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The human brain is on the edge of chaos

A human brain.

“Cambridge-based researchers provide new evidence that the human brain lives “on the edge of chaos”, at a critical transition point between randomness and order. The study, published March 20 in the open-access journal PLoS Computational Biology, provides experimental data on an idea previously fraught with theoretical speculation.

Self-organized criticality (where systems spontaneously organize themselves to operate at a critical point between order and randomness), can emerge from complex interactions in many different physical systems, including avalanches, forest fires, earthquakes, and heartbeat rhythms.

According to this study, conducted by a team from the University of Cambridge, the Medical Research Council Cognition & Brain Sciences Unit, and the GlaxoSmithKline Clinical Unit Cambridge, the dynamics of human brain networks have something important in common with some superficially very different systems in nature. Computational networks showing these characteristics have also been shown to have optimal memory (data storage) and information-processing capacity. In particular, critical systems are able to respond very rapidly and extensively to minor changes in their inputs.” via PhysOrg.

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In One Ear and Out the Other

Cover of "Laughter: A Scientific Investig...

Thank heavens someone is thinking about one of the most troublesome experiences I have — my inability to remember a joke I have heard, no matter how funny and no matter how determined I am to retain it to share with others later.

“Really great jokes… work not by conforming to pattern recognition routines but by subverting them. “Jokes work because they deal with the unexpected, starting in one direction and then veering off into another,” said Robert Provine, a professor of psychology at the University of Maryland, Baltimore County, and the author of Laughter: A Scientific Investigation. “What makes a joke successful are the same properties that can make it difficult to remember.”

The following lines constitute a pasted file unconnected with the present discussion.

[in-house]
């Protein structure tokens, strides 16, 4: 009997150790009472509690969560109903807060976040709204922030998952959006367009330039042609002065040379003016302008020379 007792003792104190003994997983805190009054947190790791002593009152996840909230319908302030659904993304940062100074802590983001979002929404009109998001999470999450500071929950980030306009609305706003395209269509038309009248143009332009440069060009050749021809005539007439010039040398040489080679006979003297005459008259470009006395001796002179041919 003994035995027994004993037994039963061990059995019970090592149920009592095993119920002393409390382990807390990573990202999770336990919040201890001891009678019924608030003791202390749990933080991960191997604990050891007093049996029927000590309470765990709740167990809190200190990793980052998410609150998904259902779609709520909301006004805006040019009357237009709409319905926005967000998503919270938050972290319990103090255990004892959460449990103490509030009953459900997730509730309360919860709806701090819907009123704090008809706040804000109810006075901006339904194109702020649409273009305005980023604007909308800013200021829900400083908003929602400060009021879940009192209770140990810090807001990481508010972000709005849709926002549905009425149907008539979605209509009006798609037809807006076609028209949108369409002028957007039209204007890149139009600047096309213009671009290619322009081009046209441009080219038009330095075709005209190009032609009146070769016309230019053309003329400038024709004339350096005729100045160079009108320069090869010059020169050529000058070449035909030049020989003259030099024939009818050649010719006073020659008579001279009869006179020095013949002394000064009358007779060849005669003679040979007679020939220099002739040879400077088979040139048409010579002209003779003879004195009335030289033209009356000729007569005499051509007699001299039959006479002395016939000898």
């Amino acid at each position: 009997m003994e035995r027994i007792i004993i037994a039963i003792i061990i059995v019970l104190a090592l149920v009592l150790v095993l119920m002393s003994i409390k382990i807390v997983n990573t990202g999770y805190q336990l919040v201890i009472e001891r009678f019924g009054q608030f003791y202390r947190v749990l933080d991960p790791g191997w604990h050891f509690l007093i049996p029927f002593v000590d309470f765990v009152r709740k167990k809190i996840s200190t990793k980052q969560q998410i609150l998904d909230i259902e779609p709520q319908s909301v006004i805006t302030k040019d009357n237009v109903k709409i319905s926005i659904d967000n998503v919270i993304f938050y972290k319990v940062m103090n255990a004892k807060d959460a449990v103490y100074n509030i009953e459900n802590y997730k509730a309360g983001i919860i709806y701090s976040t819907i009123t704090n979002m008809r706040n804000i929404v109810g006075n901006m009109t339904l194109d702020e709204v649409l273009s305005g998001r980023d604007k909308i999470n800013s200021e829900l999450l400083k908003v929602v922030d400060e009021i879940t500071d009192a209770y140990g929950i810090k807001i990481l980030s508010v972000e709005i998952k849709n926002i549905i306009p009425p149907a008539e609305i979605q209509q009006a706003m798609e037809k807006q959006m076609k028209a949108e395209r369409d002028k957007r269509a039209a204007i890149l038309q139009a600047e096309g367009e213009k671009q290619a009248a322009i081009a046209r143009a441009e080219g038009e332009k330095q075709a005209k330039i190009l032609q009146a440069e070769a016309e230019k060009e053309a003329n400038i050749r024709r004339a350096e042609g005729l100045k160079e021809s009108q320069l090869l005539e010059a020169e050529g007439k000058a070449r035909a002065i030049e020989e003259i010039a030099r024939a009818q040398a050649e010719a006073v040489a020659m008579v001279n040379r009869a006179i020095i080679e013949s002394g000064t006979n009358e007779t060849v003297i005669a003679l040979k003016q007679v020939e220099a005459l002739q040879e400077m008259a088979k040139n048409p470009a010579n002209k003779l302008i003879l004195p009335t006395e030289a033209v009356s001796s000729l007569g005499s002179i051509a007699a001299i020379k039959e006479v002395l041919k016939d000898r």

This may also explain why the jokes we tend to remember are often the most clichéd ones. A mother-in-law joke? Yes, I have the slot ready and labeled.

Memory researchers suggest additional reasons that great jokes may elude common capture. Daniel L. Schacter, a professor of psychology at Harvard and the author of The Seven Sins of Memory, says there is a big difference between verbatim recall of all the details of an event and gist recall of its general meaning.

“We humans are pretty good at gist recall but have difficulty with being exact,” he said. Though anecdotes can be told in broad outline, jokes live or die by nuance, precision and timing. And while emotional arousal normally enhances memory, it ends up further eroding your attention to that one killer frill. “Emotionally arousing material calls your attention to a central object,” Dr. Schacter said, “but it can make it difficult to remember peripheral details.” via NYTimes.

This may be a special case of something over which I have more generally puzzled — what is the difference between those raconteurs, who always seem to have a moving story or stories (funny or dreadful) to tell on any occasion, and others who are at a loss for words in social settings. I’m not talking about people who are shy or painfully inhibited so much as those who seem to have the material and those who don’t.

Is there that much of a difference in the content of people’s lives? Is it something about how observant they are? Or, again, something about memory function? I am fascinated by storytelling (for instance, I love the Moth podcast) and have always been intrigued by advertisements about storytelling workshops promising to develop attendees’ skills.